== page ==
nail, and seeing there reflected certain ap
pearances usually to be interpreted as of
prophetic significance. The custom has
been widespread in the Orient, both in
ancient and modern times. It has been
found among savages, it has been counted
as an instrument of the devil, and it has
been honored by the learned before the
courts of princes. Like most of such cus
toms, it has been surrounded with mystic
and religions proceedings, and its exercise
controlled by elaborate and fanciful direc
tions. Considering the function of the
crystal simply as a means of concentrating
the gaze, the writer in the article referred
to attempts to follow the course of
these visions by analogy with other hallu
cinations, and regards them as consist
ing mainly of, first, "after-images, or re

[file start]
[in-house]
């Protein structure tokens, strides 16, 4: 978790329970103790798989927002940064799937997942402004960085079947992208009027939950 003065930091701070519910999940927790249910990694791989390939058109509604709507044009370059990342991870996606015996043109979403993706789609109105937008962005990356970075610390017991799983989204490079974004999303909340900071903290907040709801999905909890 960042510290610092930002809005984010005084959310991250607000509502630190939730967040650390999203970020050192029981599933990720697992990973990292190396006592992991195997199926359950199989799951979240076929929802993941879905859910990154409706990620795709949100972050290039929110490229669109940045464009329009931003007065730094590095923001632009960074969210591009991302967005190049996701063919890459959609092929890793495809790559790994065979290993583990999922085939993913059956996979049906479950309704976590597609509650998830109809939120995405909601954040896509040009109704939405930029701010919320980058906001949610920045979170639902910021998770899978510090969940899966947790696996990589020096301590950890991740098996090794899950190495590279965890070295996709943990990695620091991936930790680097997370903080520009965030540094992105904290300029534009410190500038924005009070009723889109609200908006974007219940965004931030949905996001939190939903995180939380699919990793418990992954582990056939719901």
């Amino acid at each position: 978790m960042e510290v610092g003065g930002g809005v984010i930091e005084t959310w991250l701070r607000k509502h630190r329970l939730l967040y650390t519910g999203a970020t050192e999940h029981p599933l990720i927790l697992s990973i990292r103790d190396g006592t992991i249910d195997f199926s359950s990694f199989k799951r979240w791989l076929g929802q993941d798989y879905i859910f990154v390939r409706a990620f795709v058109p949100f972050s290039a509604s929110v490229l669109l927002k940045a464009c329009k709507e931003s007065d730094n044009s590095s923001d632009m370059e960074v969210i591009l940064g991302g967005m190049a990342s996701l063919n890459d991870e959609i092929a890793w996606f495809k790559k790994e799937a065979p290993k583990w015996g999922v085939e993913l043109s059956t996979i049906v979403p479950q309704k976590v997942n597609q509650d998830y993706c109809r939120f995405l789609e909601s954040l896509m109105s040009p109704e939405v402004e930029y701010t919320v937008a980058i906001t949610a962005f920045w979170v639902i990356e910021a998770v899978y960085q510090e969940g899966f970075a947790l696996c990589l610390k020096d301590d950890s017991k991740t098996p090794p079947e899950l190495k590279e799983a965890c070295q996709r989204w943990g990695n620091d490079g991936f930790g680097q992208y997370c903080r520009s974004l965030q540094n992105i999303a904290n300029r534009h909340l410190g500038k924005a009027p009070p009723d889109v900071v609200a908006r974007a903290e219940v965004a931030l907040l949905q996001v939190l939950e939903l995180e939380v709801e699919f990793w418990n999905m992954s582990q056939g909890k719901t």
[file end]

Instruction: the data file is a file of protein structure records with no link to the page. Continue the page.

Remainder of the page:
crudescent memories, often rising tnus, and1
thus only, from the subconscious strata to
which they sink;" and second, "as object
ivations of ideas or images consciously
or unconsciously in the mind of the percip
ient." "The tendency of the conscious
memory is so strongly in favor of picture
making, that we may naturally assume this
habit on the part of that which is latent or
subconscious." These remarks are fol
lowed and confirmed by the actual exper
ience of the lady in question, who appears
to have brought much intelligence to bear
upon her investigations. The conclusion
arrived at is that just as much of the mys
tery that surrounds the mesmeric phenom
ena fall away when men looked for their
explanation, not in some peculiar gift of
tne mesmerist, but in the pyschophysic con